Some thoughts from my "crating" experience. I originally put mine together as a temporary location to house a couple of old MB's when I was still crunching UD. But they're still plugging away, now running F@H 24/7 for 2630.

I'm using an actual milk crate, not a storage crate like the kind that are sold at many office supply and discount stores. I found that the actual milk crate is exactly the right size to allow standard ATX MB's to slide into. Like JBI, I'm using cable ties to mount the MB's in the crate,

I'm running 3 MB's in the crate, since I was not diskless when I originally configured up, I have three older HD's mounted in my crate. There was room for two HD's on the back of the crate, but the third occupies space that would be needed for the fourth MB.

Right now, the crate has a P3 1GHz., a P3 933. The third board was originally running an XP1900, but is currently a XP-M 2400 OC'd to 2305.
I'm running the boards off two power suppllies, using a ATX Y splitter.

The picture is from back when it still had the Biostar & XP 1900 mounted over on the right hand side.
Image

And a close-up view at an angle-
http://home.comcast.net/~felispardalis/crate_b2.JPG

I've been toying with the idea of mounting the MB's on lengths of threaded rod, and mounting the PSU's off a piece of bar behind MB's.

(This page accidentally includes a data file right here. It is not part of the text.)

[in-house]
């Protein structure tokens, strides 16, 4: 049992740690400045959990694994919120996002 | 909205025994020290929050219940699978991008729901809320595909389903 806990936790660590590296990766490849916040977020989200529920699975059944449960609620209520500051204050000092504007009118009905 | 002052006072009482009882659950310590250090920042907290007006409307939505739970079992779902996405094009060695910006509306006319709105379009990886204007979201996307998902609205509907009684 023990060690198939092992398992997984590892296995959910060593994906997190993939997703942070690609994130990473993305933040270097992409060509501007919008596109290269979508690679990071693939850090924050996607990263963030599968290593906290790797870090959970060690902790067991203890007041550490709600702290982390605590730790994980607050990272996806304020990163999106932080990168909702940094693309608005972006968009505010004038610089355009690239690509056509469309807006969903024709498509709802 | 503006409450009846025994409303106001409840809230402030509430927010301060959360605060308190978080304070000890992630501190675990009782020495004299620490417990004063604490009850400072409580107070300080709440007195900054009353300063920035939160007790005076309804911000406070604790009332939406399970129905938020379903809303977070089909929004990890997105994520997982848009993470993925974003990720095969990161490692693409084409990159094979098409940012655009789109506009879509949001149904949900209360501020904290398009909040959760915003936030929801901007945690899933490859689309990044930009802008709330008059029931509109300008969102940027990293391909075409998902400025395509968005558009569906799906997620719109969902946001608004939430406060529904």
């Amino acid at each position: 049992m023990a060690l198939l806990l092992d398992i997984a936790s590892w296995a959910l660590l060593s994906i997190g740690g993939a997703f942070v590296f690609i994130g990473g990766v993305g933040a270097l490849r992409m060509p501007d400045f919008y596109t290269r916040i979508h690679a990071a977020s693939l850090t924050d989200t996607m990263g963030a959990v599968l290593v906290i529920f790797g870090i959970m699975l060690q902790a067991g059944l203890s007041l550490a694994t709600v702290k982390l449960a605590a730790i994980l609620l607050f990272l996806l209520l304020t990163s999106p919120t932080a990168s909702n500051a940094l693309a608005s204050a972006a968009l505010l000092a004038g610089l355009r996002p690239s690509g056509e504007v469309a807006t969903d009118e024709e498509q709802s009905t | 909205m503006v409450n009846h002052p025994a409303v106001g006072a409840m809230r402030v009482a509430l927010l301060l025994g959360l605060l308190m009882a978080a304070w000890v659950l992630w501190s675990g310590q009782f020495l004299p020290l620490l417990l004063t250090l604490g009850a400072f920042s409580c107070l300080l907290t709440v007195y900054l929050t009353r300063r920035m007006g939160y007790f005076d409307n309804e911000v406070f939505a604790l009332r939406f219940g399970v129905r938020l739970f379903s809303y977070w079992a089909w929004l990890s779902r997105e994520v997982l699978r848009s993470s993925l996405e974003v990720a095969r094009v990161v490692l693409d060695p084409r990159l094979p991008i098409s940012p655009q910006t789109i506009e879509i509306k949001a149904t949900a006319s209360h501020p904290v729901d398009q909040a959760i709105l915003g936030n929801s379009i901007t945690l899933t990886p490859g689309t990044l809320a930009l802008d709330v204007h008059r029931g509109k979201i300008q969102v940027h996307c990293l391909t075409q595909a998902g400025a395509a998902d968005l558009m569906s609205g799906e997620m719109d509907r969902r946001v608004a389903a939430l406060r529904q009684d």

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Postposted on Fri Jul 09, 2004 4:25 pm

Thinking for a minute about completely diskless folding farms, how many parts on a motherboard are completely useless. AGP slots, PCI slots, USB ports, PS2 ports, Video out ports etc.

What someone needs to design is a motherboard that simply contains a cpu slot, a memory slot and an ethernet port. That way you simply plug them in and they run using LTSP. Maybe some kind of general purpose diagnostics port would be useful for accessing the bios, but other than that I can't see what else would need to be on the motherboard.
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Postposted on Fri Jul 09, 2004 4:31 pm

AntiMagicMan wrote:Thinking for a minute about completely diskless folding farms, how many parts on a motherboard are completely useless. AGP slots, PCI slots, USB ports, PS2 ports, Video out ports etc.